There will be many implications for inflation in the long run as a result of what has been occurring—that, too, has not been mentioned today. When more normal credit conditions in the financial sector return, as they will, and when the relatively benign international inflationary outlook deteriorates, as it might eventually, it is inevitable that the scale of the debt overhang will have at least some consequences for inflation. Therefore, whatever the state of the economy, in the long run interest rates will have to be higher than they otherwise would be, given that there is all this borrowing to service. I worry that that will become a medium-term problem for us too.
The plain fact is that right at the heart of the Government’s failure was the cancellation of the spending review in the pre-Budget report and the abandonment of the fiscal rules, which destroyed the credibility of the Government’s overall economic framework. I do not think that they can put that back together and I do not think that anybody would believe them even if they had got the right policies in place. Only a change in Government can now restore the credibility of economic policy in Britain.
With the leave of the House, I shall respond briefly to the debate.
First, I want to address the point raised by the hon. Member for South-West Hertfordshire (Mr. Gauke) when he said that the report was late and copies were not available. This year, the Commission’s deadline for the report was later than it was last year, which is one of the reasons why it was produced in January rather than December. As the hon. Member for Chichester (Mr. Tyrie) said, the report is pretty much a cut and paste job, and he is right that it has been the practice of the UK Government to produce reports under section 5 based on pre-Budget reports. That is what this document is. I would also say to the hon. Member for South-West Hertfordshire that we laid a written ministerial statement at the time of publication, wrote letters to the Opposition to make them aware of its existence and said that it would form the basis of the section 5 debate. I cannot therefore see why he should have had any problem in getting hold of the document.
As is always the case when we discuss these issues, we have had a very interesting debate. The hon. Member for Stone (Mr. Cash) said that we should not separate the UK economy from the European economy when it comes to deciding policy, which is probably the only thing on which I agree with him. The UK economy is closely interwoven with that of Europe, and it is in the UK’s strategic interests that we continue to be a full and active member of the European Union and take advantage of the fact that there are 500 million consumers in the European marketplace. It is vital that we recognise that huge numbers of jobs are reliant on our relationship with the EU—figures that I have seen suggest that about 3.5 million are directly related to EU membership.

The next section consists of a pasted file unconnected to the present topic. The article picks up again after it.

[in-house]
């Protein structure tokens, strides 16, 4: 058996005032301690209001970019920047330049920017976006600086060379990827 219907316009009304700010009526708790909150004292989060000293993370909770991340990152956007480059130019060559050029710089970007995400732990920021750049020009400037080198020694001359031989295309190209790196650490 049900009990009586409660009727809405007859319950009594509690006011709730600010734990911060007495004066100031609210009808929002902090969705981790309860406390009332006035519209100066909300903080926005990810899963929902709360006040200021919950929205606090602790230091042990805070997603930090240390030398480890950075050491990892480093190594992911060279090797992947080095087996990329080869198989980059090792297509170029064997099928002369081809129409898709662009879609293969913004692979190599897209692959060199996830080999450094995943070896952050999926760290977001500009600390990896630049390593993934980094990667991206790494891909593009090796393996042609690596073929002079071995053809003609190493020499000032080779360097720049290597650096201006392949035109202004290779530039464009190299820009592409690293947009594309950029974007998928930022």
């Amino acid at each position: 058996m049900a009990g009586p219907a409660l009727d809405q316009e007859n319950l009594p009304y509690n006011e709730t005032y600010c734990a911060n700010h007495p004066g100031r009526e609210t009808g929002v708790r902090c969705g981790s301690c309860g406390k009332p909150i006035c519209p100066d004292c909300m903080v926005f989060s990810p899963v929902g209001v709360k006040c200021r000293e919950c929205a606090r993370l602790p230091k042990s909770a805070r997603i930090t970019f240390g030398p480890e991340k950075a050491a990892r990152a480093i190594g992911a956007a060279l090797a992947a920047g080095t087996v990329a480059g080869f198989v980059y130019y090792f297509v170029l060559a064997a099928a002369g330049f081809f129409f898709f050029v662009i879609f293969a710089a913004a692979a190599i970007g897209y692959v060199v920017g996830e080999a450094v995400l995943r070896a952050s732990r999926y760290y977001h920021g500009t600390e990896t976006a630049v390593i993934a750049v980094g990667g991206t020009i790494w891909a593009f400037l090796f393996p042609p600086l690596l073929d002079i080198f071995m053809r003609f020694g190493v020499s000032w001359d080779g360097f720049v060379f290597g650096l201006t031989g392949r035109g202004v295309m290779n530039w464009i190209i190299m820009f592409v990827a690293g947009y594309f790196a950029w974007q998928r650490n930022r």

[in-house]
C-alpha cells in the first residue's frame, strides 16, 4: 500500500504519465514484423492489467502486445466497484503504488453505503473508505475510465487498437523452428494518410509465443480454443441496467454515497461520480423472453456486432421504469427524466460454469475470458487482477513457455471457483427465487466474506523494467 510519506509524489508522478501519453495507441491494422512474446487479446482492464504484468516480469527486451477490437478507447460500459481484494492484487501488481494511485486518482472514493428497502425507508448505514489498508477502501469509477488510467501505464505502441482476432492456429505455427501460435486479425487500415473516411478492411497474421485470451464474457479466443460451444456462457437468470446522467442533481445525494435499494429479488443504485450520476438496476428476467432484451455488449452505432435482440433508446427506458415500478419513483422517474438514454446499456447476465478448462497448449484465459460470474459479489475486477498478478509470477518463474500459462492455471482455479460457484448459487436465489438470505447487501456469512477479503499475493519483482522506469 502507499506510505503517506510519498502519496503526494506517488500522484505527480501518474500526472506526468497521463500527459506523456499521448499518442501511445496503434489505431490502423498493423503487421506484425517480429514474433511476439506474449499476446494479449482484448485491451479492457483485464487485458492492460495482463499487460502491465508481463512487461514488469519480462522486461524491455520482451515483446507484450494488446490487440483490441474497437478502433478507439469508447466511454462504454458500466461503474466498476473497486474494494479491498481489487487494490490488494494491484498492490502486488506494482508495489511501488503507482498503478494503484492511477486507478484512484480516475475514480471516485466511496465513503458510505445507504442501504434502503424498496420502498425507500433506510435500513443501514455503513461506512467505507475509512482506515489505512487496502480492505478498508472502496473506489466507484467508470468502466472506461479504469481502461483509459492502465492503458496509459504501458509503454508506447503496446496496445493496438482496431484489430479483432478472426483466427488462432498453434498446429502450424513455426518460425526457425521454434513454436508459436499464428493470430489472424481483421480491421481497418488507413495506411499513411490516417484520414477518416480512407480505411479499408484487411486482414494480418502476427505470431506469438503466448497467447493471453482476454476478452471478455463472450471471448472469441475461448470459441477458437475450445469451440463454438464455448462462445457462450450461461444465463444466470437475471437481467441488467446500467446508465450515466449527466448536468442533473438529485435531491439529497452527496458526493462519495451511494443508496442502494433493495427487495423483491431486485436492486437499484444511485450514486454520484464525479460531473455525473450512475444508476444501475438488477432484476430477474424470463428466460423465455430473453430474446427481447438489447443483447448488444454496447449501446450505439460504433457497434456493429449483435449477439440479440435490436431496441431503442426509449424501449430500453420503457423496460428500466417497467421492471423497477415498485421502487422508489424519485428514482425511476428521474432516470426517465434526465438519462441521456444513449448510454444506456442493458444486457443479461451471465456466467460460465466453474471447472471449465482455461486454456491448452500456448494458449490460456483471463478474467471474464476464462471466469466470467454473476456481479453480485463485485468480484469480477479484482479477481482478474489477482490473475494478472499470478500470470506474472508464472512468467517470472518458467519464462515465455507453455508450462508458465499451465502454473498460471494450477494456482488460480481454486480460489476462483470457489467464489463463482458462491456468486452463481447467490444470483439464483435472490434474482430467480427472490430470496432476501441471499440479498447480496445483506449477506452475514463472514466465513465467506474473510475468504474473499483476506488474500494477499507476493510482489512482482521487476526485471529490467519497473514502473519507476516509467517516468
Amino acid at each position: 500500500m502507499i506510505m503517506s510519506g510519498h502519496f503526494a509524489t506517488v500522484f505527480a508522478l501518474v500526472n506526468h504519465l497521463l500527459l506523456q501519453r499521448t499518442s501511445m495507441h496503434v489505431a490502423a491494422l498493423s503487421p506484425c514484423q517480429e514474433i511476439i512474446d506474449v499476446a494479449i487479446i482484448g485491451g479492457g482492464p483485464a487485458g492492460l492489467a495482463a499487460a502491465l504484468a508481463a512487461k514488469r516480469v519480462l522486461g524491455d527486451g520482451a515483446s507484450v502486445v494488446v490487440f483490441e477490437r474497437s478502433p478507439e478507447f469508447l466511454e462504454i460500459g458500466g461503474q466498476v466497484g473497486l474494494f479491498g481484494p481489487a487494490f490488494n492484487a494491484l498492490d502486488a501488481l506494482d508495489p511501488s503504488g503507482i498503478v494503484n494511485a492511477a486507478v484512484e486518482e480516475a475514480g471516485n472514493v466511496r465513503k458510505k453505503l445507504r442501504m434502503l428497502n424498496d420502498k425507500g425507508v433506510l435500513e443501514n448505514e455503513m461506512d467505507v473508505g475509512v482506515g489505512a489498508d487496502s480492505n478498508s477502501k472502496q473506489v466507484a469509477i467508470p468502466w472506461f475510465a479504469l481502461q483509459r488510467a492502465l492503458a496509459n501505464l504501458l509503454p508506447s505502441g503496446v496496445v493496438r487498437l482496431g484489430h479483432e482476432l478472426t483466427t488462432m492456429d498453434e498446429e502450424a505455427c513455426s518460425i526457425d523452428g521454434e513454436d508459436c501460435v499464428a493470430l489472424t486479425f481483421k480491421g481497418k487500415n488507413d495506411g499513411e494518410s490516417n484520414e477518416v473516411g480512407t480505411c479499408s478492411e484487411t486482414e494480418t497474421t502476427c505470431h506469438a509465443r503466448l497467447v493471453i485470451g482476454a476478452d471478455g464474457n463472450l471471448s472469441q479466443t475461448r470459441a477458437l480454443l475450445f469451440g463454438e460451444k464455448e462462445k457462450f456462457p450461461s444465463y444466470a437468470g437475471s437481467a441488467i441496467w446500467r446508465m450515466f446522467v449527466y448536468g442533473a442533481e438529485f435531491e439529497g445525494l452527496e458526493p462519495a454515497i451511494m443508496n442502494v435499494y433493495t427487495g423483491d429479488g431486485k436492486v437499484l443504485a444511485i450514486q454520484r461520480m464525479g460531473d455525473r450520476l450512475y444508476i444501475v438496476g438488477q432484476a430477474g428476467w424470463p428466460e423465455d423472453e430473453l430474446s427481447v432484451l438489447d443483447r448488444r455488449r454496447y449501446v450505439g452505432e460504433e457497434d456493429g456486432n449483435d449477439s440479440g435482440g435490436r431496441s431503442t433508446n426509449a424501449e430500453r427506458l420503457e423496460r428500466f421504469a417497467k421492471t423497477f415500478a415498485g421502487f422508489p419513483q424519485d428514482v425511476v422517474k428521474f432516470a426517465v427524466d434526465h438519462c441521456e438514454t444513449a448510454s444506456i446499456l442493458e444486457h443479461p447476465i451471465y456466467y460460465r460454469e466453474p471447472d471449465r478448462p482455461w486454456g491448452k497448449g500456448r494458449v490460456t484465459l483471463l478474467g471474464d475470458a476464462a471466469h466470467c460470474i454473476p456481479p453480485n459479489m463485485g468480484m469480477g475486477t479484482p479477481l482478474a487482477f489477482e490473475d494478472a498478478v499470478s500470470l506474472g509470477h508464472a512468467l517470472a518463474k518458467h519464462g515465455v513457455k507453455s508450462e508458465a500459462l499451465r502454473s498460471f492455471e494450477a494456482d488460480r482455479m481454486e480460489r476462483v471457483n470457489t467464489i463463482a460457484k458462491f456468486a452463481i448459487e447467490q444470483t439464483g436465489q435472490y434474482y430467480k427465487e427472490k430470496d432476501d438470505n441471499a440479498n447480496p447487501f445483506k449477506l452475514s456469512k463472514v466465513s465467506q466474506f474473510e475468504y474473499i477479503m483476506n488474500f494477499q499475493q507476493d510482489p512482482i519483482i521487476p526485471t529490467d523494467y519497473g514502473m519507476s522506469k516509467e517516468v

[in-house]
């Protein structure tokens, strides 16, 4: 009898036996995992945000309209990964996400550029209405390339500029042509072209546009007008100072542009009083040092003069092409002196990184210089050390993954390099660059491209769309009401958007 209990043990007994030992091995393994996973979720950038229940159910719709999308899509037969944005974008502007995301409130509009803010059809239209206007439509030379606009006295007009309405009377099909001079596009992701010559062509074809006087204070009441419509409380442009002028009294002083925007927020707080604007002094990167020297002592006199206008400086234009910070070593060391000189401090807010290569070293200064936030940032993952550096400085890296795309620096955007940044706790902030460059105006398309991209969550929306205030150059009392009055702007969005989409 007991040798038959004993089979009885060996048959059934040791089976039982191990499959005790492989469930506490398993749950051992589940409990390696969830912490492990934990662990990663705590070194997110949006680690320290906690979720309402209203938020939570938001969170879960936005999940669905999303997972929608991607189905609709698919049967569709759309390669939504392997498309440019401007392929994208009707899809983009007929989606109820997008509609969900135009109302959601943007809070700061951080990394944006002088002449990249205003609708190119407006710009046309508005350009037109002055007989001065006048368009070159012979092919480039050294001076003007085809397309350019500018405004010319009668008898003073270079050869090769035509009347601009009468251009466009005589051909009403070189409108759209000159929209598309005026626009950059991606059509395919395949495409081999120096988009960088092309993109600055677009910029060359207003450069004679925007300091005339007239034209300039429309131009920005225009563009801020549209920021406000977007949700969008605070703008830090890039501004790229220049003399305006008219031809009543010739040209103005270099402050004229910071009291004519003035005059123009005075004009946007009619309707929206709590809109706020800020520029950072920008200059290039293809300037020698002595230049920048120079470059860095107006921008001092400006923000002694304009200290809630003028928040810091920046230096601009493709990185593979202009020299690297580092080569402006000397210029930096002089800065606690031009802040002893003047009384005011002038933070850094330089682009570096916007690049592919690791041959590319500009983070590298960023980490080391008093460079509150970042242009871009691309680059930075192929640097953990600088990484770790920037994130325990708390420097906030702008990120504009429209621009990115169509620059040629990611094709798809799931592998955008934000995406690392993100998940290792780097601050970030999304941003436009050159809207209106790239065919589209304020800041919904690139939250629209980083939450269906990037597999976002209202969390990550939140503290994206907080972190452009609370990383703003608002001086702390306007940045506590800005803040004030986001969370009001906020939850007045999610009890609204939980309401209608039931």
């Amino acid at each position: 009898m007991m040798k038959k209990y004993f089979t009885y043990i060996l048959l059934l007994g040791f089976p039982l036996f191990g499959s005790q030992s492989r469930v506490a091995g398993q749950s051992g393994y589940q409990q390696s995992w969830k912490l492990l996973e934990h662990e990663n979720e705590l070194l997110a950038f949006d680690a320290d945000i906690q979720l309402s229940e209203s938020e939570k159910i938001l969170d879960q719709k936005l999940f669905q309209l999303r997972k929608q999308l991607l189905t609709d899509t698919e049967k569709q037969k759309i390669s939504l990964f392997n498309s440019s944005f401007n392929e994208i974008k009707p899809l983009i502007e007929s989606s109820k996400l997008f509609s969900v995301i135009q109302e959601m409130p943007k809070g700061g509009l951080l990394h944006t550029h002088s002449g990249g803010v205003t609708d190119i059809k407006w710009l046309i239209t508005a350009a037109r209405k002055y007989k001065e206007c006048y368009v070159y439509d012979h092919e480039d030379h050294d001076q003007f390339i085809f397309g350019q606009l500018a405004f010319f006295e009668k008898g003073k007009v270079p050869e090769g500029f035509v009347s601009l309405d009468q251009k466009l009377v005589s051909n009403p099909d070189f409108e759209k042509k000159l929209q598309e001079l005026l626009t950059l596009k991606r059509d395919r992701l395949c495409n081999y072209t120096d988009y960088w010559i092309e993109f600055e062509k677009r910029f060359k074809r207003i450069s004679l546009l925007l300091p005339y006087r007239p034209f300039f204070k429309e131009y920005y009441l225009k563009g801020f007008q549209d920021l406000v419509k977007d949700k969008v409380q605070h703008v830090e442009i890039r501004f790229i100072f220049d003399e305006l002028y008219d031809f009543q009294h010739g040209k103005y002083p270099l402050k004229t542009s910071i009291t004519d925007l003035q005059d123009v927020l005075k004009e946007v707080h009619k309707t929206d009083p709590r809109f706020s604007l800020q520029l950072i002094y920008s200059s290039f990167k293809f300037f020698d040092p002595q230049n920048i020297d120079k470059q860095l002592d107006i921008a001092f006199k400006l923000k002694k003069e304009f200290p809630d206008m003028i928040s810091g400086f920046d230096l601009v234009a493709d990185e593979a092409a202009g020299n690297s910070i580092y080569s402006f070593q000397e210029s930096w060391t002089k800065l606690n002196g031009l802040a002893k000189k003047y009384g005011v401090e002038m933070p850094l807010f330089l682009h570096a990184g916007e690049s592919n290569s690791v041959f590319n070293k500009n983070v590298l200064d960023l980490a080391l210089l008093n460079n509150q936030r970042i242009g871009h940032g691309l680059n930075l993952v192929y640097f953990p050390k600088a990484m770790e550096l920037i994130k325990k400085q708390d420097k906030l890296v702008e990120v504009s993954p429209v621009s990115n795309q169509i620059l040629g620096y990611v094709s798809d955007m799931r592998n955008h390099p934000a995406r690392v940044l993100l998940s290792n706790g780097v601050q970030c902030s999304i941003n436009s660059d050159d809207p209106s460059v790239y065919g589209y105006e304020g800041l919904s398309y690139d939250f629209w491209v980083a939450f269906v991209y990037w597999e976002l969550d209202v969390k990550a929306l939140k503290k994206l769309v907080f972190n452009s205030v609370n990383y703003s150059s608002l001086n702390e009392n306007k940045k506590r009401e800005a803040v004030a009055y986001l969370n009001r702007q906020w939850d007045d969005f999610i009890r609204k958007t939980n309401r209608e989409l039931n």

If the hon. Gentleman will forgive me, I have a maximum of three minutes left, and rather than reopen the debate, I would like to reply to it.
It is my understanding that the Governor of the Bank of England said only today that he could not think of any reason why the UK should lose its credit rating, and he pointed out that the UK has a very good track record. Furthermore, according to the International Monetary Fund’s most recent forecast, the UK’s gross debt in 2010, as a percentage of gross domestic product, will be lower than that of France and Germany, certainly much lower than that of Italy and Japan, lower than that of the United States and, indeed, the G7 average, and lower than that of every G7 country except Canada.
I listened carefully to the speech made by the hon. Member for South-West Hertfordshire, but I did not hear a single word about what, if anything, the Conservative party would do were it in power. That might count as a result for him, however, given what the shadow Chancellor and some of his other shadow Treasury colleagues have said in recent weeks and then immediately had to recant. The Conservative party seems to be in a state of complete policy paralysis, which might not be bad for him, because at least he has been able to defend that position today.
The hon. Member for Chichester was completely wrong when he suggested that the PBR is a make-believe document—that is a travesty of all the hard work done by many civil servants to produce it. He will be aware that its growth forecasts for 2010 are now at the lower end of the consensus range—
One and a half hours having elapsed since the commencement of proceedings on the motion, the Deputy Speaker put the Question (Standing Order No. 16(1)).
Question put, That the amendment be made.
The House proceeded to a Division.
Main Question put.
That this House takes note with approval of the Government’s assessment as set out in the Pre-Budget Report 2009 for the purposes of section 5 of the European Communities (Amendment) Act 1993.